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84th Masters Will Have No Spectators Because Of Coronavirus Protocols

DAVID GREENE, HOST:

All right. One of golf's most famous tournaments begins today, the 84th masters in Augusta, Ga.

WRIGHT THOMPSON: For golfers, I mean, it's Carnegie Hall. Getting there is difficult. Forget doing well there or winning.

GREENE: That's ESPN's Wright Thompson there. He has been writing about the Masters for 17 years, but he's never seen one like this.

NOEL KING, HOST:

It was moved from the spring to November because of the pandemic. And no one will be watching this year along the fairways.

THOMPSON: It's going to be incredibly different. The huge roars that echo around that golf course, especially on Sunday when the tournament is coming down to the wire, those roars are as much a part of the lore of the tournament as any shot anyone hits.

KING: So who is interesting this year?

THOMPSON: Everybody's really excited about Bryson DeChambeau just because, you know, he's booming the ball off of the tee much in the way that Tiger Woods did when he was coming up '96, '97. And so that brings me to Tiger. I mean, even though he's not having a good season, he is the defending champion. He is the greatest golfer of this generation.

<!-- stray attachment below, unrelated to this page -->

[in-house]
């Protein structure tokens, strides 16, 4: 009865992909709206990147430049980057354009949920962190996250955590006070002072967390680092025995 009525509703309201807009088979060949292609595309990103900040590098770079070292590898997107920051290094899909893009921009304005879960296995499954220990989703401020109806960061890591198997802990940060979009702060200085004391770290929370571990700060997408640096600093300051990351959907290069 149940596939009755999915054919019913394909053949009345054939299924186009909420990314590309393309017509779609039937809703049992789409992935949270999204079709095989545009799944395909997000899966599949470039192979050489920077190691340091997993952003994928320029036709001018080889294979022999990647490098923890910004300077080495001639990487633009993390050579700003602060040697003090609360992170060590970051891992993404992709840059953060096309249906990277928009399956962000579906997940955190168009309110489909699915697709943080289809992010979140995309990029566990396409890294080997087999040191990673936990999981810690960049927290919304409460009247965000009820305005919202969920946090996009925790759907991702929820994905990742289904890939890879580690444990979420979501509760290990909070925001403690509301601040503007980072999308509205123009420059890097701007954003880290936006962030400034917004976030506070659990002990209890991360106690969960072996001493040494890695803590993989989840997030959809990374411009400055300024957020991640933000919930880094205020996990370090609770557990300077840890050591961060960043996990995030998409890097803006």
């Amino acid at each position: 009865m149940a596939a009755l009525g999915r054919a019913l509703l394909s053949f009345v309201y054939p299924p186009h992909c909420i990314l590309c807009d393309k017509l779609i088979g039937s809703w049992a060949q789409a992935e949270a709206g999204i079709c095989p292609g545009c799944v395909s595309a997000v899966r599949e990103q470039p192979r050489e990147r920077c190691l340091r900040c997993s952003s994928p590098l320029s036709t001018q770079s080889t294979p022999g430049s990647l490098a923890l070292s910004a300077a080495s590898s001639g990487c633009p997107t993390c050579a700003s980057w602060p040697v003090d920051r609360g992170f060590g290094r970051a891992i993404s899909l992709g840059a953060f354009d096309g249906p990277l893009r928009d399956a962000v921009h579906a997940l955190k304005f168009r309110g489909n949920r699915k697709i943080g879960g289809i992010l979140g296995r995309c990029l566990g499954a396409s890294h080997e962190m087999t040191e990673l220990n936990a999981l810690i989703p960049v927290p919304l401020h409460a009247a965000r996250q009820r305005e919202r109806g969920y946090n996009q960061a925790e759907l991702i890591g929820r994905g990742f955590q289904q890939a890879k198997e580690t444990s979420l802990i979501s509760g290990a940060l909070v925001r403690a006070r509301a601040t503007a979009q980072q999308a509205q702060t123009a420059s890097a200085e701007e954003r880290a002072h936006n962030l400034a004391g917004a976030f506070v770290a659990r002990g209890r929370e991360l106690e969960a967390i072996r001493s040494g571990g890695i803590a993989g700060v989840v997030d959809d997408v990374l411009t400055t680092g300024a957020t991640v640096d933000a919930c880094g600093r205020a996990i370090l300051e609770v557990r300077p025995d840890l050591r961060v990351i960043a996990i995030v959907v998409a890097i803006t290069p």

GREENE: At 44 years old, Tiger Woods knows Augusta really well. He has won there five times. Twenty-seven-year-old Bryson DeChambeau comes in with confidence, though. He just won the U.S. Open in September. Thompson says DeChambeau shares a lot in common with Tiger Woods.

THOMPSON: Like Tiger when Tiger was young, he is hitting the ball so far that it is rendering the golf courses defenseless. I mean, golf courses are designed around these ideas of risk and reward and to force golfers to make decisions. And what Tiger started doing is he just started hitting the ball over all of the decisions. Golf courses have been extended and lengthened, and they called it Tiger-proofing (ph). And all these years later, a new golfer's coming along and now is demolishing the supposedly Tiger-proofed golf courses.

KING: That's Wright Thompson - he wrote the book "Pappyland" - talking to us on the morning the Masters starts.

(SOUNDBITE OF THE MATTSON 2'S "ISELA") Transcript provided by NPR, Copyright NPR.